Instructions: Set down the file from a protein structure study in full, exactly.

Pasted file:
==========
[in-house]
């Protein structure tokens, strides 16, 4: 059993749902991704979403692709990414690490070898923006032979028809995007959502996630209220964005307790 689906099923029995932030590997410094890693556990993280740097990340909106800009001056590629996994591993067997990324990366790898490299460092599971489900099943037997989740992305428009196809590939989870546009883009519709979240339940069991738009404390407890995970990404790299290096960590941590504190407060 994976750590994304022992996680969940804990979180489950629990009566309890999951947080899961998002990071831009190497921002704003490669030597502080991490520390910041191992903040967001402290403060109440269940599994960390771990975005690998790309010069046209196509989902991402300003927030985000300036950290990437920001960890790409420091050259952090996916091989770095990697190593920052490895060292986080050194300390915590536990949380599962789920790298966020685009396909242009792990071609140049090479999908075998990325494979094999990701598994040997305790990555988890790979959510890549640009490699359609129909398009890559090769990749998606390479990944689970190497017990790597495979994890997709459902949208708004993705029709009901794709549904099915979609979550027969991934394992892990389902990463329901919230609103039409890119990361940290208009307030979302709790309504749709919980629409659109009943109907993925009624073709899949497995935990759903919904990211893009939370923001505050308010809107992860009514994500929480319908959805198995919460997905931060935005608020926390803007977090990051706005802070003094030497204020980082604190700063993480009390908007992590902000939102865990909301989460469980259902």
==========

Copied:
[in-house]
């Protein structure tokens, strides 16, 4: 059993749902991704979403692709990414690490070898923006032979028809995007959502996630209220964005307790 689906099923029995932030590997410094890693556990993280740097990340909106800009001056590629996994591993067997990324990366790898490299460092599971489900099943037997989740992305428009196809590939989870546009883009519709979240339940069991738009404390407890995970990404790299290096960590941590504190407060 994976750590994304022992996680969940804990979180489950629990009566309890999951947080899961998002990071831009190497921002704003490669030597502080991490520390910041191992903040967001402290403060109440269940599994960390771990975005690998790309010069046209196509989902991402300003927030985000300036950290990437920001960890790409420091050259952090996916091989770095990697190593920052490895060292986080050194300390915590536990949380599962789920790298966020685009396909242009792990071609140049090479999908075998990325494979094999990701598994040997305790990555988890790979959510890549640009490699359609129909398009890559090769990749998606390479990944689970190497017990790597495979994890997709459902949208708004993705029709009901794709549904099915979609979550027969991934394992892990389902990463329901919230609103039409890119990361940290208009307030979302709790309504749709919980629409659109009943109907993925009624073709899949497995935990759903919904990211893009939370923001505050308010809107992860009514994500929480319908959805198995919460997905931060935005608020926390803007977090990051706005802070003094030497204020980082604190700063993480009390908007992590902000939102865990909301989460469980259902």